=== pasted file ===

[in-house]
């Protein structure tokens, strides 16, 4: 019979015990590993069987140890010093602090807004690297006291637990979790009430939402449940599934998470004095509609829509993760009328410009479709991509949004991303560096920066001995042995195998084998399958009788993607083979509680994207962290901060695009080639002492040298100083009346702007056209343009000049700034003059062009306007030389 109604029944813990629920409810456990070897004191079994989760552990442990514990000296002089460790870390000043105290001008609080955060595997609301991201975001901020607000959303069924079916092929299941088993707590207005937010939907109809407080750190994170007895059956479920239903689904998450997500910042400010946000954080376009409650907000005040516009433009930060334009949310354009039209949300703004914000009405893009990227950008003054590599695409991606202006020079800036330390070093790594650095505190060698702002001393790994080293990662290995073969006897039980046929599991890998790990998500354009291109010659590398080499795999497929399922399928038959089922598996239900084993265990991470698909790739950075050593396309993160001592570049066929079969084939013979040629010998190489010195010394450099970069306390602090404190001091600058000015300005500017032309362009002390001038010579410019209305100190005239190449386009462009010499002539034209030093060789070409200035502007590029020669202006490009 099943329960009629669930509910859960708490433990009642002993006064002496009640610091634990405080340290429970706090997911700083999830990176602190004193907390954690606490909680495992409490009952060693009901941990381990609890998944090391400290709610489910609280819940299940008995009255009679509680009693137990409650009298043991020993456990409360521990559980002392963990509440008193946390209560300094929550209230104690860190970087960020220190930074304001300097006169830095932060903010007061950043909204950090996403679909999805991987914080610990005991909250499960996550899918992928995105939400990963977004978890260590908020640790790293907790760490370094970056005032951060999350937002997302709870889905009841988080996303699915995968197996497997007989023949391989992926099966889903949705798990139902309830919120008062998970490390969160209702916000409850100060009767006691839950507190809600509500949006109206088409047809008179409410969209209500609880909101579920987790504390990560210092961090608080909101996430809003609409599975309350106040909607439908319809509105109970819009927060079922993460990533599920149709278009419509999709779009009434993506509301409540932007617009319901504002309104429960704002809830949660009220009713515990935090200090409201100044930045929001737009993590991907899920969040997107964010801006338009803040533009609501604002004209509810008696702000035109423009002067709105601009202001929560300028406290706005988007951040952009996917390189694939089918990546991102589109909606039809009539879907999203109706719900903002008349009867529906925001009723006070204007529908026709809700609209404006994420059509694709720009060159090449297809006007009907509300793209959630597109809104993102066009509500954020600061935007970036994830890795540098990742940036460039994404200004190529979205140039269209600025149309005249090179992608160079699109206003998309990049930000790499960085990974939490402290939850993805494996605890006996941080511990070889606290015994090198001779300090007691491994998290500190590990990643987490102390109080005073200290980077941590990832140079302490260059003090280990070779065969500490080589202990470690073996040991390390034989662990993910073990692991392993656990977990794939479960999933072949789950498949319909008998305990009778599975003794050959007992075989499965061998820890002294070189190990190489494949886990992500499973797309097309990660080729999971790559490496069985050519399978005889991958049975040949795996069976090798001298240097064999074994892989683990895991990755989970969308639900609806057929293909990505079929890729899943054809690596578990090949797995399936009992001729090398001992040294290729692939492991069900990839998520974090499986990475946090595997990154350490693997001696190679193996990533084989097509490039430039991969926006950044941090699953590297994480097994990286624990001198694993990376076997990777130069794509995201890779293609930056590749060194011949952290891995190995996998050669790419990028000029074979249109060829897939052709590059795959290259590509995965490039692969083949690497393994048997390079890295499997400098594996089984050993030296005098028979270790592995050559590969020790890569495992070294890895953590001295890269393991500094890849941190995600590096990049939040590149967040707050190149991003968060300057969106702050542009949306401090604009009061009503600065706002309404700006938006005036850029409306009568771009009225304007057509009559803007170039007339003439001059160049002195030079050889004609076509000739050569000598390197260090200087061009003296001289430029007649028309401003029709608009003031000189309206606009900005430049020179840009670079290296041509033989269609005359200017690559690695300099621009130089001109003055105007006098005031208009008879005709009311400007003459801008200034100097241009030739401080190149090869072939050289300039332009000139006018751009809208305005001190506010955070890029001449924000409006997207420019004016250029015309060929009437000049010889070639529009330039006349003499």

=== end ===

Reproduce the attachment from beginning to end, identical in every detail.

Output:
[in-house]
């Protein structure tokens, strides 16, 4: 019979015990590993069987140890010093602090807004690297006291637990979790009430939402449940599934998470004095509609829509993760009328410009479709991509949004991303560096920066001995042995195998084998399958009788993607083979509680994207962290901060695009080639002492040298100083009346702007056209343009000049700034003059062009306007030389 109604029944813990629920409810456990070897004191079994989760552990442990514990000296002089460790870390000043105290001008609080955060595997609301991201975001901020607000959303069924079916092929299941088993707590207005937010939907109809407080750190994170007895059956479920239903689904998450997500910042400010946000954080376009409650907000005040516009433009930060334009949310354009039209949300703004914000009405893009990227950008003054590599695409991606202006020079800036330390070093790594650095505190060698702002001393790994080293990662290995073969006897039980046929599991890998790990998500354009291109010659590398080499795999497929399922399928038959089922598996239900084993265990991470698909790739950075050593396309993160001592570049066929079969084939013979040629010998190489010195010394450099970069306390602090404190001091600058000015300005500017032309362009002390001038010579410019209305100190005239190449386009462009010499002539034209030093060789070409200035502007590029020669202006490009 099943329960009629669930509910859960708490433990009642002993006064002496009640610091634990405080340290429970706090997911700083999830990176602190004193907390954690606490909680495992409490009952060693009901941990381990609890998944090391400290709610489910609280819940299940008995009255009679509680009693137990409650009298043991020993456990409360521990559980002392963990509440008193946390209560300094929550209230104690860190970087960020220190930074304001300097006169830095932060903010007061950043909204950090996403679909999805991987914080610990005991909250499960996550899918992928995105939400990963977004978890260590908020640790790293907790760490370094970056005032951060999350937002997302709870889905009841988080996303699915995968197996497997007989023949391989992926099966889903949705798990139902309830919120008062998970490390969160209702916000409850100060009767006691839950507190809600509500949006109206088409047809008179409410969209209500609880909101579920987790504390990560210092961090608080909101996430809003609409599975309350106040909607439908319809509105109970819009927060079922993460990533599920149709278009419509999709779009009434993506509301409540932007617009319901504002309104429960704002809830949660009220009713515990935090200090409201100044930045929001737009993590991907899920969040997107964010801006338009803040533009609501604002004209509810008696702000035109423009002067709105601009202001929560300028406290706005988007951040952009996917390189694939089918990546991102589109909606039809009539879907999203109706719900903002008349009867529906925001009723006070204007529908026709809700609209404006994420059509694709720009060159090449297809006007009907509300793209959630597109809104993102066009509500954020600061935007970036994830890795540098990742940036460039994404200004190529979205140039269209600025149309005249090179992608160079699109206003998309990049930000790499960085990974939490402290939850993805494996605890006996941080511990070889606290015994090198001779300090007691491994998290500190590990990643987490102390109080005073200290980077941590990832140079302490260059003090280990070779065969500490080589202990470690073996040991390390034989662990993910073990692991392993656990977990794939479960999933072949789950498949319909008998305990009778599975003794050959007992075989499965061998820890002294070189190990190489494949886990992500499973797309097309990660080729999971790559490496069985050519399978005889991958049975040949795996069976090798001298240097064999074994892989683990895991990755989970969308639900609806057929293909990505079929890729899943054809690596578990090949797995399936009992001729090398001992040294290729692939492991069900990839998520974090499986990475946090595997990154350490693997001696190679193996990533084989097509490039430039991969926006950044941090699953590297994480097994990286624990001198694993990376076997990777130069794509995201890779293609930056590749060194011949952290891995190995996998050669790419990028000029074979249109060829897939052709590059795959290259590509995965490039692969083949690497393994048997390079890295499997400098594996089984050993030296005098028979270790592995050559590969020790890569495992070294890895953590001295890269393991500094890849941190995600590096990049939040590149967040707050190149991003968060300057969106702050542009949306401090604009009061009503600065706002309404700006938006005036850029409306009568771009009225304007057509009559803007170039007339003439001059160049002195030079050889004609076509000739050569000598390197260090200087061009003296001289430029007649028309401003029709608009003031000189309206606009900005430049020179840009670079290296041509033989269609005359200017690559690695300099621009130089001109003055105007006098005031208009008879005709009311400007003459801008200034100097241009030739401080190149090869072939050289300039332009000139006018751009809208305005001190506010955070890029001449924000409006997207420019004016250029015309060929009437000049010889070639529009330039006349003499």